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Old 01-18-2009, 11:11 AM
Nils Kassube
 
Default which package a file belongs to

Matthew Flaschen wrote:
> Nils Kassube wrote:
> > dpkg -S /usr/bin/nedit|dpkg -l $(cut -f1 -d':')
>
> Doesn't work. But:
>
> dpkg -l `dpkg -S /usr/bin/nedit|cut -f1 -d':'`
>
> would.

Sorry, I don't understand why it shouldn't work. Here both commands have
the same output.


Nils

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Old 01-18-2009, 03:41 PM
Matthew Flaschen
 
Default which package a file belongs to

Nils Kassube wrote:
> Matthew Flaschen wrote:
>> Nils Kassube wrote:
>>> dpkg -S /usr/bin/nedit|dpkg -l $(cut -f1 -d':')
>> Doesn't work. But:
>>
>> dpkg -l `dpkg -S /usr/bin/nedit|cut -f1 -d':'`
>>
>> would.
>
> Sorry, I don't understand why it shouldn't work. Here both commands have
> the same output.

Nothing is being passed to the cut command, so first you get:

cut: -: Input/output error

then dpkg -l gets no other parameters so prints everything.

Note, this is actually tested.

Matt Flaschen

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Old 01-18-2009, 05:49 PM
Nils Kassube
 
Default which package a file belongs to

Matthew Flaschen wrote:
> Nils Kassube wrote:
> > Matthew Flaschen wrote:
> >> Nils Kassube wrote:
> >>> dpkg -S /usr/bin/nedit|dpkg -l $(cut -f1 -d':')
> >>
> >> Doesn't work. But:
> >>
> >> dpkg -l `dpkg -S /usr/bin/nedit|cut -f1 -d':'`
> >>
> >> would.
> >
> > Sorry, I don't understand why it shouldn't work. Here both commands
> > have the same output.
>
> Nothing is being passed to the cut command, so first you get:
>
> cut: -: Input/output error
>
> then dpkg -l gets no other parameters so prints everything.

Now its getting interesting

Actually I had tried the command supplied by the OP and tested what the
output was. I didn't fully evaluate the logic of the command sequence.
Then I modified the command to the version I posted and tested that
version and the output was what I expected.

While your explanation seems logical, the command did work on my machine.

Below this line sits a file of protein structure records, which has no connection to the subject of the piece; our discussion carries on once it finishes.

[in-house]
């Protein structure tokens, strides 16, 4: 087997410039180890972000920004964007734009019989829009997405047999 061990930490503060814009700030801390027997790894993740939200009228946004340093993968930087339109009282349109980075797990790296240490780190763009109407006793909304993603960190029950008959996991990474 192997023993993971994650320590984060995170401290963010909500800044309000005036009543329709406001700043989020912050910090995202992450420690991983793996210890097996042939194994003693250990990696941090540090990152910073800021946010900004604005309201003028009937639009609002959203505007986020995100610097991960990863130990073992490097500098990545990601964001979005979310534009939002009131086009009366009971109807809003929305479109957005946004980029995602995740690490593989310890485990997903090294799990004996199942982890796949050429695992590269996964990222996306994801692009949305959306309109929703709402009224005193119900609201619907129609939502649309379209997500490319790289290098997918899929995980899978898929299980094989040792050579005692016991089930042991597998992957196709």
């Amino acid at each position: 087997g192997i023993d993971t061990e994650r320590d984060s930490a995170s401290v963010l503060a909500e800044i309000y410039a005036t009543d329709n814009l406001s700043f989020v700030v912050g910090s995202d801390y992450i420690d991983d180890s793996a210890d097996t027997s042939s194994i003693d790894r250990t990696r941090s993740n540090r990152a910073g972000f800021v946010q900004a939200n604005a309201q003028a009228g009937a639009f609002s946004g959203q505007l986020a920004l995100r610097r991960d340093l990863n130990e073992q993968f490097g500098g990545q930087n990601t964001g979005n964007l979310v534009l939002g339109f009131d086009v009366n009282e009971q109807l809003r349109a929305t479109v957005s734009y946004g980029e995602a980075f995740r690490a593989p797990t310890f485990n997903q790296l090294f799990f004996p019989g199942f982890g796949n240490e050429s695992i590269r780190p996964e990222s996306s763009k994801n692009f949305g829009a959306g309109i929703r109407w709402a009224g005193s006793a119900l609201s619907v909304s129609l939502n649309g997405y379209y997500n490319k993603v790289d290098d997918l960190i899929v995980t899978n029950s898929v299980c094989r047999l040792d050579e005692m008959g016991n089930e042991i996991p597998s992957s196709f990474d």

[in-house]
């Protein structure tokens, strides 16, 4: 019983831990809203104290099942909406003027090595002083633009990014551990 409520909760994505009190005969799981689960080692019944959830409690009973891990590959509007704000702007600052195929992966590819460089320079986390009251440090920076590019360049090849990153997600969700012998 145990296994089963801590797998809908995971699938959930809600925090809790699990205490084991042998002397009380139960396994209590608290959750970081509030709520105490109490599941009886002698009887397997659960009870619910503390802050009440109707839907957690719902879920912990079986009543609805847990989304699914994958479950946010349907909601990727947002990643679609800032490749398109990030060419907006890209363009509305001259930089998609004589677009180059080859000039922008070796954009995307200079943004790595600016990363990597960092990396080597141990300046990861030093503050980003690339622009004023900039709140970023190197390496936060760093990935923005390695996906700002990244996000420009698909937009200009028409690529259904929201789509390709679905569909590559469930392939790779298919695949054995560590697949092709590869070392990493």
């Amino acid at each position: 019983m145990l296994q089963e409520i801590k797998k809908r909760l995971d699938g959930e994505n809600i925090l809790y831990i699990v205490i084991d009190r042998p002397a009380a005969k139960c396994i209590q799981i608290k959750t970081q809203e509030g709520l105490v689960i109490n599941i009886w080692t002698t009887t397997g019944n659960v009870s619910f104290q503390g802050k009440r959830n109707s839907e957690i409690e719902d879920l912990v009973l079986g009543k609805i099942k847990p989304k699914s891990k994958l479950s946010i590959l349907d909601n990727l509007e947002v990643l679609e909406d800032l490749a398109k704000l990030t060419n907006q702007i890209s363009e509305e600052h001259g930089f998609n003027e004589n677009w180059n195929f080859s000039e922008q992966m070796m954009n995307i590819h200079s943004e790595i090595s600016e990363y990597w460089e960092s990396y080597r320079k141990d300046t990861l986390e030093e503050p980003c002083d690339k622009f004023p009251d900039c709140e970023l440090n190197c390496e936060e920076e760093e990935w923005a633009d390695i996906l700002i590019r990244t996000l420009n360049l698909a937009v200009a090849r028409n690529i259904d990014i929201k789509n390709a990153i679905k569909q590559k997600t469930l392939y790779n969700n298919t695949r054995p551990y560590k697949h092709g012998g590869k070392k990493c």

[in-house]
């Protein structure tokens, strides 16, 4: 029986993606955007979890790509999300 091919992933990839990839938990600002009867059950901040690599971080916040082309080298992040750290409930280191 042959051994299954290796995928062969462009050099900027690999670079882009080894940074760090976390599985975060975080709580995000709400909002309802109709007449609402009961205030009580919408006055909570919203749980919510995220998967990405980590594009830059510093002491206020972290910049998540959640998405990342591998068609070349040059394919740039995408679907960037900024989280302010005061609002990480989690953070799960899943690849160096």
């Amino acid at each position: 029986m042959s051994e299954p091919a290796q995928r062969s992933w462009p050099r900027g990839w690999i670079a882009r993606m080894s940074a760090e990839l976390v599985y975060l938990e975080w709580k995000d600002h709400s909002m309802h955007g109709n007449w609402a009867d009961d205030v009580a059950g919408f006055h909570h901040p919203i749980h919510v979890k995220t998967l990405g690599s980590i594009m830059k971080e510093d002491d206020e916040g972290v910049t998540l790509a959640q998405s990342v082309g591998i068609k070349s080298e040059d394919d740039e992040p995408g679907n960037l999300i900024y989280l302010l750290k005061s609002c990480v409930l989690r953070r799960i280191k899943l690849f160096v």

Therefore I made some tests to find out how the shell works with
pipelines and command substitution:

In a new directory make a file first:

$ touch test

How does ls works with a pipe?

$ echo hello | ls
test

Good - like I expected, ls ignores the hello from the pipe. Now, how does
the combination with a command substitution work?

$ echo hello | ls $(cut -f1)
ls: cannot access hello: No such file or directory

OK, so the command substitution reads the pipeline and ls gets the output
of the command substitution.

> Note, this is actually tested.

Like I wrote above, I have tested my version also and here it works. Could
it be that you don't use bash but some other shell? I made the test on my
Kubuntu 8.04 machine first and then I verified that the result is the
same with the Ubuntu 8.10 LiveCD.


Nils

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Old 01-18-2009, 06:13 PM
Matthew Flaschen
 
Default which package a file belongs to

Nils Kassube wrote:
>>> Sorry, I don't understand why it shouldn't work. Here both commands
>>> have the same output.
>> Nothing is being passed to the cut command, so first you get:
>>
>> cut: -: Input/output error
>>
>> then dpkg -l gets no other parameters so prints everything.
>
> Now its getting interesting

Indeed.

> While your explanation seems logical, the command did work on my machine.

Yeah, it works in dash and bash. Apparently, this is an inconsistency
in zsh, my favorite shell.

> $ echo hello | ls $(cut -f1)
> ls: cannot access hello: No such file or directory

That's weird. It seems wrong to me to parse it that way. However, both
bash and dash do do it that way. A simpler test case is:

echo hello | echo $(cat)

zsh give:

cat: -: Input/output error

bash and dash both give hello.

> Like I wrote above, I have tested my version also and here it works. Could
> it be that you don't use bash but some other shell?

I was very surprised that this made a difference. Even with zsh
emulating sh it acts the same. Unfortunately, I don't know enough to
say whether this is a bug or "implementation detail".

However, I would say regardless the explicit version I gave is better.

Matt Flaschen

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